and cooling systems. They can achieve a coefficient
of performance or COP from three to five, which
means that for every one unit of energy that is used by
the system to power itself, it will produce three to five
units of heat for the home. In addition, geothermal
heat pumps are certified by Energy Star at 45% more
efficient at heating and cooling than a traditional system. In Canada, you might be saving between $600 and $1,440 per year. And depending on your current heat source, here in the US, you can
see similar savings.

The typical payback and savings
in the system is usually around eight to 10 years, but keep in mind that these systems have
an average 20 plus year life expectancy for the heat
pump and around 50 years for the underground infrastructure. In many case, the closed
loop systems can be expected to last between 50 and a hundred years with very little maintenance. To reduce those upfront
costs, government policies and incentives like tax credits
and grants have been used to reduce the payback period. For example, here in the US, the Federal Residential
Renewable Energy Tax Credit, which rolls right off the tongue, provides homeowners a tax credit of 30% from the total installed cost of the Energy Star rated system. So a $20,000 system would cost you $14,000 after the tax credit. On top of that, some states
offer grants for homeowners who install geothermal
systems, like Maryland, which offers a $3,000 grant, now you're talking
about an $11,000 system.

And the company Dandelion, here in the US, offers a really simple, upfront process of getting geothermal
installed in your home. They'll evaluate if your
home is a good candidate, help you take advantage of incentives and provide a no down payment loan, so you can start seeing
financial savings from day one. Their service area is really focused on the Northeast US right now,
but will hopefully continue to expand. There's a few other innovations
that have been helping to drive efficiency, drive down costs and make geothermal more accessible, but before I get to that, I'd like to thank probably the best
sponsor I could have had for this video.

Seriously, you don't
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And yes, I made a really bad heat joke. They teach all of the concepts through fun and interactive challenges, which helps you understand
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about Brilliant and taps into the way I learn. Go to brilliant.org/Undecided
to sign up for free. The first 200 people will get 20% off their annual premium membership. Thanks to Brilliant and to all of you for supporting the channel. So there are a few other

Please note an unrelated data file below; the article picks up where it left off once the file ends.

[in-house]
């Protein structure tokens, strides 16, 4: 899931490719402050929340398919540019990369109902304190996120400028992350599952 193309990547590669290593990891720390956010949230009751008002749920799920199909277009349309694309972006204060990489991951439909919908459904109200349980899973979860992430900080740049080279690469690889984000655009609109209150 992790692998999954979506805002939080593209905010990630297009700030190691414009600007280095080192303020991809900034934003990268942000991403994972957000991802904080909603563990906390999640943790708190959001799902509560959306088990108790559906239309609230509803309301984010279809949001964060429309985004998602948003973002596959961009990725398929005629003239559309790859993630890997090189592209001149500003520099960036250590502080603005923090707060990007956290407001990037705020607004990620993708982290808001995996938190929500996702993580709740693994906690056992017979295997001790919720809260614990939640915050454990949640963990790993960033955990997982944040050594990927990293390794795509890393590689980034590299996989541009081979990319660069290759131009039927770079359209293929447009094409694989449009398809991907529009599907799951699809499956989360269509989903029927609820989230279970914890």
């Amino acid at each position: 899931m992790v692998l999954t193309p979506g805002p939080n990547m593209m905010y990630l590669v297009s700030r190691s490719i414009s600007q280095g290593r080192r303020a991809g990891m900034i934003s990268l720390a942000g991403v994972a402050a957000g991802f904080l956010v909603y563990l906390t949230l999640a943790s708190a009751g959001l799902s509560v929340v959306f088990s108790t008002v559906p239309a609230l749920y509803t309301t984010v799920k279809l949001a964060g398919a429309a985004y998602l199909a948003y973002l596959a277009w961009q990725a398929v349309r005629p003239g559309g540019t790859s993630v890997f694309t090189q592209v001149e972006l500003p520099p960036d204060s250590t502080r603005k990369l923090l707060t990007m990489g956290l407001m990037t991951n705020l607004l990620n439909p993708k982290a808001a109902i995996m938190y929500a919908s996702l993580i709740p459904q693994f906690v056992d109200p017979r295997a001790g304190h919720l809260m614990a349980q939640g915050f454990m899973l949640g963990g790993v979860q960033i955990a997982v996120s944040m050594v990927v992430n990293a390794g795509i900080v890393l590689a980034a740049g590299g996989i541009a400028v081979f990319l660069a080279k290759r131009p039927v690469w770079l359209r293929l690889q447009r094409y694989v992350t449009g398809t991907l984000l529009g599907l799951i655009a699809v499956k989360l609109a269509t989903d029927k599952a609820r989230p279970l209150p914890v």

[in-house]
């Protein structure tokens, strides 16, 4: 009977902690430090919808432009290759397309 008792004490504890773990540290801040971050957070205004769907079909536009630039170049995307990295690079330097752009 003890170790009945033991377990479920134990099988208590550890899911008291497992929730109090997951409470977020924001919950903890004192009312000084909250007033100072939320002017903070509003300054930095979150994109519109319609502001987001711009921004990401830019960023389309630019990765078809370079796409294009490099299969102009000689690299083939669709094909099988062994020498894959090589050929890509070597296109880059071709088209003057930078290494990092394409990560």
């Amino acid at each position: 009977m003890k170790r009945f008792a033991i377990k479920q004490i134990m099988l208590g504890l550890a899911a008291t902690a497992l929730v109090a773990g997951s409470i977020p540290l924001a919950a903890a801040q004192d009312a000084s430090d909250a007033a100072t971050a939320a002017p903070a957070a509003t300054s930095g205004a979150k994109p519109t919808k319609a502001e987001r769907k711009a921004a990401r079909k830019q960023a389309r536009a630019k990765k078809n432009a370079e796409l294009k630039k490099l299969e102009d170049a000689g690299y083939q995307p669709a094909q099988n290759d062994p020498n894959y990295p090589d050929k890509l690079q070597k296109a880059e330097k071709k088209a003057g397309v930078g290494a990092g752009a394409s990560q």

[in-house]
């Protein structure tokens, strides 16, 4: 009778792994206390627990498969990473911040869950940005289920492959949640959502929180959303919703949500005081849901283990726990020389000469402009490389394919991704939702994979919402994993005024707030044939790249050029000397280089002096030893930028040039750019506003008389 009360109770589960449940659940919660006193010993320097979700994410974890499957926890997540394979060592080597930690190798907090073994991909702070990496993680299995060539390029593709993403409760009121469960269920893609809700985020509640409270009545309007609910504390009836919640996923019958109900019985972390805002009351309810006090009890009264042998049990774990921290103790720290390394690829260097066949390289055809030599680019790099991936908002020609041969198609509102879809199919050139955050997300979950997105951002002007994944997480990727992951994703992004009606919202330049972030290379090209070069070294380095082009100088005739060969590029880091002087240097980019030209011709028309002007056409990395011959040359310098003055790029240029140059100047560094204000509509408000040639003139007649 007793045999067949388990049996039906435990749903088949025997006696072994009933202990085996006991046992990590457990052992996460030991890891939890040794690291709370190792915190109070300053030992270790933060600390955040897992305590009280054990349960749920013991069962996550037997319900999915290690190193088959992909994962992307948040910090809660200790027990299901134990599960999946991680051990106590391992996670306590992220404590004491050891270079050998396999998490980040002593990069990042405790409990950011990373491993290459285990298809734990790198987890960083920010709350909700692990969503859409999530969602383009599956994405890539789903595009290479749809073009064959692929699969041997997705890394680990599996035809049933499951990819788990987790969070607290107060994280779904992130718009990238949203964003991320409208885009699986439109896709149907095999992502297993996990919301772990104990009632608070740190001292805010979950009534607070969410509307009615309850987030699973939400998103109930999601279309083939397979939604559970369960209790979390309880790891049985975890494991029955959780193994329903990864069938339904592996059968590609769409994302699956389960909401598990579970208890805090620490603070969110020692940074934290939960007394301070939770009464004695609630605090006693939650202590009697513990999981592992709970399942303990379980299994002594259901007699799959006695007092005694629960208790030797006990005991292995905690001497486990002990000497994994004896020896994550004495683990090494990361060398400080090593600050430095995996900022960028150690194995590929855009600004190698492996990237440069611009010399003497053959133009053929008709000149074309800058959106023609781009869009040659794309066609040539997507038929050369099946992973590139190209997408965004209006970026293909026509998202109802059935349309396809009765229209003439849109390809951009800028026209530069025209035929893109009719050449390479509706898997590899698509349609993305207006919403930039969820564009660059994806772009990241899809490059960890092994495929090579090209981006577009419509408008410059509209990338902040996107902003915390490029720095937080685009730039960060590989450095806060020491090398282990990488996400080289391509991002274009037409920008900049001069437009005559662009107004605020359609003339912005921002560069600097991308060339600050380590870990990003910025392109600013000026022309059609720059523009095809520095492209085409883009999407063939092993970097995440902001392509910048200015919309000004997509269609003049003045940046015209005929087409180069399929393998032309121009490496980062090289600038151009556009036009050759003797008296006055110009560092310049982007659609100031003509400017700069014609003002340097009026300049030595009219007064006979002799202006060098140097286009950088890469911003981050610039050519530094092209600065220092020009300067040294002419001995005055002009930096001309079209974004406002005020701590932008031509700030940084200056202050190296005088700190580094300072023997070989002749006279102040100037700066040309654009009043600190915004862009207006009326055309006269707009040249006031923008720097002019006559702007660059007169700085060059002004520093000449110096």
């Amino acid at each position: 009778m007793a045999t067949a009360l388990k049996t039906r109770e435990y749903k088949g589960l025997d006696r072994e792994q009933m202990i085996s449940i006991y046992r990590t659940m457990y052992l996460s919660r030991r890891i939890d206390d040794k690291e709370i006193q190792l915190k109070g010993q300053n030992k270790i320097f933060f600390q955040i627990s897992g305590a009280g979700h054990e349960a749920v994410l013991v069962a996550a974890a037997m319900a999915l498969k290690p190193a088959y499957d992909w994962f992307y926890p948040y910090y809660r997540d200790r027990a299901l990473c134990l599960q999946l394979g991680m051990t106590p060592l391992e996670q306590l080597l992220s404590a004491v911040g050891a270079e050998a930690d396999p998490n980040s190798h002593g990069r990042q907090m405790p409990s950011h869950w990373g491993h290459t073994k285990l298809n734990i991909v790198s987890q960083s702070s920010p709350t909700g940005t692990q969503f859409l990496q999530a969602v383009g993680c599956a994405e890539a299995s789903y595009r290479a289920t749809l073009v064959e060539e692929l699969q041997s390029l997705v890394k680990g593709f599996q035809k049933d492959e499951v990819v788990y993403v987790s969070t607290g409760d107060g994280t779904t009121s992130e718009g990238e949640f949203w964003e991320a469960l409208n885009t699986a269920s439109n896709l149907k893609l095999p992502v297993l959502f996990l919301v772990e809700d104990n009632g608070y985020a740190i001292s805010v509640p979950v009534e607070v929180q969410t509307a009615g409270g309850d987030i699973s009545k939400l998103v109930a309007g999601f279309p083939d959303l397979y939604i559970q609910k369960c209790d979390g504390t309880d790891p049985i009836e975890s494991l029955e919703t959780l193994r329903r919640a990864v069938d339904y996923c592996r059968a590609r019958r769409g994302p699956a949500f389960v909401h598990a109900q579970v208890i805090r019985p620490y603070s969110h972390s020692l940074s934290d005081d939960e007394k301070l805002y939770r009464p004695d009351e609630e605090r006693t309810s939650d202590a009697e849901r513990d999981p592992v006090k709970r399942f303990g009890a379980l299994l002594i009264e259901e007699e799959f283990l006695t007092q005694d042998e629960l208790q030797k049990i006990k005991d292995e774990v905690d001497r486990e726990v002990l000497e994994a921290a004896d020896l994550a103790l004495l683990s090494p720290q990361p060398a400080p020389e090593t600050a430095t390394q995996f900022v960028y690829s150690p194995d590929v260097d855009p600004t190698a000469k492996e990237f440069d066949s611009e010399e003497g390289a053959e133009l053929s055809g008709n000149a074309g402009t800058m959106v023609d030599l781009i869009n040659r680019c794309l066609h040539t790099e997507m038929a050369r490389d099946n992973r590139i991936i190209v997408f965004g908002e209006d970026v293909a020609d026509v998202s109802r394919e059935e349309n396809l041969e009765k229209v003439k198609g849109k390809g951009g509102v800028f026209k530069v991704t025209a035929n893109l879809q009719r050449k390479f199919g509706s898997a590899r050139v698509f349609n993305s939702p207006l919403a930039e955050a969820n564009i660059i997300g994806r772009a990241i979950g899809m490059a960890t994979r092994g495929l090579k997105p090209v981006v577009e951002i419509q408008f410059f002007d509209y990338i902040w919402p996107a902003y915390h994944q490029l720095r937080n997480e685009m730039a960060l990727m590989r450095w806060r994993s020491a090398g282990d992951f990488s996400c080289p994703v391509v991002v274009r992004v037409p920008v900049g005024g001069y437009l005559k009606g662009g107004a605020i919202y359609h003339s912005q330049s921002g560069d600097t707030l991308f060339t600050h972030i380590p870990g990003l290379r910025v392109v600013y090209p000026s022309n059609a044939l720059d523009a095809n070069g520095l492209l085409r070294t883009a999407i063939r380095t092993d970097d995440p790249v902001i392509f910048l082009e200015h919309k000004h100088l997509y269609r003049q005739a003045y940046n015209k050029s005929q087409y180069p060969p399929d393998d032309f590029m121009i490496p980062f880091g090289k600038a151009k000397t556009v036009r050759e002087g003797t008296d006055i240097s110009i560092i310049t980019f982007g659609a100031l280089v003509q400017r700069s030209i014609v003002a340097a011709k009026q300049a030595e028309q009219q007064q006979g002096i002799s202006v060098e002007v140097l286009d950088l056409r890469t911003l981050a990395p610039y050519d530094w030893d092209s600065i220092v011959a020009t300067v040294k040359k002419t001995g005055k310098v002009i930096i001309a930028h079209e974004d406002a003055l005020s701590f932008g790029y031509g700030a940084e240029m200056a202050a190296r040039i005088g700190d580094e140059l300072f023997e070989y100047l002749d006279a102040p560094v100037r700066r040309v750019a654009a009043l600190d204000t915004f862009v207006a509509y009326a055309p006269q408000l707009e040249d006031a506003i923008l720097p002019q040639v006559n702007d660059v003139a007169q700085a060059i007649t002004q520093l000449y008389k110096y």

innovations that have been helping to improve efficiency, drive down costs, and make it more accessible,
like dual source heat pumps.

Some areas of the world
are too hot or too cold for a heat pump to regulate
a house's temperature. Dual source heat pumps can heat, not just from the underground,
but also from the air. They'll switch to whatever
source is the most effective at that moment, achieving
a higher efficiency than a traditional heat pump. They're about two to 7% more
efficient than air source and about four to 8% more
efficient than just ground source.

Smart controls have also been implemented to offer support for the grid as well as reduce their running costs. If properly synchronized, the
smart controls of millions of devices, such as
ground source heat pumps and electric vehicles would allow the grid to balance supply and demand. Smart controls also allow homeowners to utilize suppliers' dynamic tariffs or time of use rates, simply running when the electricity
prices are the lowest. Heat pumps from the British
company, Kensa for example, can be integrated with smart controls to align heating schedules
to periods of low carbon and low cost electricity. Tariffs, such as Agile
Octopus for example, publish half hourly
electricity prices a day ahead, therefore the smart controls
will vary those prices and synchronize them with the
household's usual routine, providing the homeowner
with lower running costs.

Geothermal heat pumps
may not be the first pick for the average homeowner
who isn't thinking long-term for the environmental benefits,
but with further refinements and incentive policies,
geothermal systems will continue to become a more compelling
choice for the masses. What do you think? Do you want a geothermal system? I know I do. Jump in the comments and let me know. If you like this video,
be sure to check out one of the ones I've linked to right here. Be sure to subscribe and
hit that notification bell if you think I've earned
it and, as always, thanks to all of my patrons
and to all of you for watching. I'll see you in the next one.